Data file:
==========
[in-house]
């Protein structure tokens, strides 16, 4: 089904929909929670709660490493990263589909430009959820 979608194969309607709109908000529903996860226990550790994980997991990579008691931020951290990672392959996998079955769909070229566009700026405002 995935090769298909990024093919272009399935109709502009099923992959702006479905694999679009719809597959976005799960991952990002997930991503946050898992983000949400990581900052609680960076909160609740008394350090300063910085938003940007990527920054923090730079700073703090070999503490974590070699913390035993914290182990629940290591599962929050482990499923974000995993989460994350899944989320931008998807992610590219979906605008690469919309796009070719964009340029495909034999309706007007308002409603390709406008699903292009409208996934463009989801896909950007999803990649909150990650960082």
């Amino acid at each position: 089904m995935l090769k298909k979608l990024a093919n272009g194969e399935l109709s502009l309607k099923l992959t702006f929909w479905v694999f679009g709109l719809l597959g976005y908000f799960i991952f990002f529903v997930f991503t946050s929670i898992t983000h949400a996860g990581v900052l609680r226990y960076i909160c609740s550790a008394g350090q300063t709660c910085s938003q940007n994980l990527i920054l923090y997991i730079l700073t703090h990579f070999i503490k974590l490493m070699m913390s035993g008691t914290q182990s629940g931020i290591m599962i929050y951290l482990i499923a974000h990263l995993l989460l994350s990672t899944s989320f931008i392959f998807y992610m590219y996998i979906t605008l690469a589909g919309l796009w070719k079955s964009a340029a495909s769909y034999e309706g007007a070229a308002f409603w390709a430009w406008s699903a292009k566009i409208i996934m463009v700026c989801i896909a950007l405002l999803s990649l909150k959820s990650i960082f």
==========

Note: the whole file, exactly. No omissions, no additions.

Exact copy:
[in-house]
């Protein structure tokens, strides 16, 4: 089904929909929670709660490493990263589909430009959820 979608194969309607709109908000529903996860226990550790994980997991990579008691931020951290990672392959996998079955769909070229566009700026405002 995935090769298909990024093919272009399935109709502009099923992959702006479905694999679009719809597959976005799960991952990002997930991503946050898992983000949400990581900052609680960076909160609740008394350090300063910085938003940007990527920054923090730079700073703090070999503490974590070699913390035993914290182990629940290591599962929050482990499923974000995993989460994350899944989320931008998807992610590219979906605008690469919309796009070719964009340029495909034999309706007007308002409603390709406008699903292009409208996934463009989801896909950007999803990649909150990650960082």
């Amino acid at each position: 089904m995935l090769k298909k979608l990024a093919n272009g194969e399935l109709s502009l309607k099923l992959t702006f929909w479905v694999f679009g709109l719809l597959g976005y908000f799960i991952f990002f529903v997930f991503t946050s929670i898992t983000h949400a996860g990581v900052l609680r226990y960076i909160c609740s550790a008394g350090q300063t709660c910085s938003q940007n994980l990527i920054l923090y997991i730079l700073t703090h990579f070999i503490k974590l490493m070699m913390s035993g008691t914290q182990s629940g931020i290591m599962i929050y951290l482990i499923a974000h990263l995993l989460l994350s990672t899944s989320f931008i392959f998807y992610m590219y996998i979906t605008l690469a589909g919309l796009w070719k079955s964009a340029a495909s769909y034999e309706g007007a070229a308002f409603w390709a430009w406008s699903a292009k566009i409208i996934m463009v700026c989801i896909a950007l405002l999803s990649l909150k959820s990650i960082f």